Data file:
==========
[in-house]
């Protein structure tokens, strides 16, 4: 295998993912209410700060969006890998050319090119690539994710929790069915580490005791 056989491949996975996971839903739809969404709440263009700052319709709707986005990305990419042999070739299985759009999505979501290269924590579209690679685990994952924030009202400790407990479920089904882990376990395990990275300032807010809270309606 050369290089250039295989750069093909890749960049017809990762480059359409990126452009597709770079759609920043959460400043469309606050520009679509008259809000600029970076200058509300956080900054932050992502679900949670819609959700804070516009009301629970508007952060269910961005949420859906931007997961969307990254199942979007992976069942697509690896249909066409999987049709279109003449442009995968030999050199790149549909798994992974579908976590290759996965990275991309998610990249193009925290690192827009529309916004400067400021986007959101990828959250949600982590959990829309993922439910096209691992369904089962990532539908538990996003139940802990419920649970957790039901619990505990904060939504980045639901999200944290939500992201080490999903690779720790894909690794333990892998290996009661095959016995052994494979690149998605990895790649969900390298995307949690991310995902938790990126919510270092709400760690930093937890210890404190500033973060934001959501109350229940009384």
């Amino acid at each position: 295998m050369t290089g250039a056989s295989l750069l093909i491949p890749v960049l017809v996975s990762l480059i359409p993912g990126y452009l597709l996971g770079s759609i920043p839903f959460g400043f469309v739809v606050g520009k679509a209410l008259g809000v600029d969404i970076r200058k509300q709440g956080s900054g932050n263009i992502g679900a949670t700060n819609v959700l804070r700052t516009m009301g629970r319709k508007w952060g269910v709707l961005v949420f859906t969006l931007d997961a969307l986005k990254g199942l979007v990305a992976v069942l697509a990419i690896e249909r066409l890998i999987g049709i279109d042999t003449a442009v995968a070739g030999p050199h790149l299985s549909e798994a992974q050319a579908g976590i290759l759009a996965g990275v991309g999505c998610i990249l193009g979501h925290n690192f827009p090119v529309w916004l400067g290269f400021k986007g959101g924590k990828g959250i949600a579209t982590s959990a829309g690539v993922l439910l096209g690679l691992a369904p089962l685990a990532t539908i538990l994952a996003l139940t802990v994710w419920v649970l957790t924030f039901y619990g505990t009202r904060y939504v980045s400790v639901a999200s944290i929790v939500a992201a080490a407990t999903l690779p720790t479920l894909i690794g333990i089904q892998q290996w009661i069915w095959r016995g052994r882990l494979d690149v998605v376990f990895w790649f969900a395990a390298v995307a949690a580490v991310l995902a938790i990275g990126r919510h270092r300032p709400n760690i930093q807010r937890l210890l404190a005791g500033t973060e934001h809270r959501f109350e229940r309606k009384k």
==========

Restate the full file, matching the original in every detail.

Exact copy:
[in-house]
């Protein structure tokens, strides 16, 4: 295998993912209410700060969006890998050319090119690539994710929790069915580490005791 056989491949996975996971839903739809969404709440263009700052319709709707986005990305990419042999070739299985759009999505979501290269924590579209690679685990994952924030009202400790407990479920089904882990376990395990990275300032807010809270309606 050369290089250039295989750069093909890749960049017809990762480059359409990126452009597709770079759609920043959460400043469309606050520009679509008259809000600029970076200058509300956080900054932050992502679900949670819609959700804070516009009301629970508007952060269910961005949420859906931007997961969307990254199942979007992976069942697509690896249909066409999987049709279109003449442009995968030999050199790149549909798994992974579908976590290759996965990275991309998610990249193009925290690192827009529309916004400067400021986007959101990828959250949600982590959990829309993922439910096209691992369904089962990532539908538990996003139940802990419920649970957790039901619990505990904060939504980045639901999200944290939500992201080490999903690779720790894909690794333990892998290996009661095959016995052994494979690149998605990895790649969900390298995307949690991310995902938790990126919510270092709400760690930093937890210890404190500033973060934001959501109350229940009384």
């Amino acid at each position: 295998m050369t290089g250039a056989s295989l750069l093909i491949p890749v960049l017809v996975s990762l480059i359409p993912g990126y452009l597709l996971g770079s759609i920043p839903f959460g400043f469309v739809v606050g520009k679509a209410l008259g809000v600029d969404i970076r200058k509300q709440g956080s900054g932050n263009i992502g679900a949670t700060n819609v959700l804070r700052t516009m009301g629970r319709k508007w952060g269910v709707l961005v949420f859906t969006l931007d997961a969307l986005k990254g199942l979007v990305a992976v069942l697509a990419i690896e249909r066409l890998i999987g049709i279109d042999t003449a442009v995968a070739g030999p050199h790149l299985s549909e798994a992974q050319a579908g976590i290759l759009a996965g990275v991309g999505c998610i990249l193009g979501h925290n690192f827009p090119v529309w916004l400067g290269f400021k986007g959101g924590k990828g959250i949600a579209t982590s959990a829309g690539v993922l439910l096209g690679l691992a369904p089962l685990a990532t539908i538990l994952a996003l139940t802990v994710w419920v649970l957790t924030f039901y619990g505990t009202r904060y939504v980045s400790v639901a999200s944290i929790v939500a992201a080490a407990t999903l690779p720790t479920l894909i690794g333990i089904q892998q290996w009661i069915w095959r016995g052994r882990l494979d690149v998605v376990f990895w790649f969900a395990a390298v995307a949690a580490v991310l995902a938790i990275g990126r919510h270092r300032p709400n760690i930093q807010r937890l210890l404190a005791g500033t973060e934001h809270r959501f109350e229940r309606k009384k």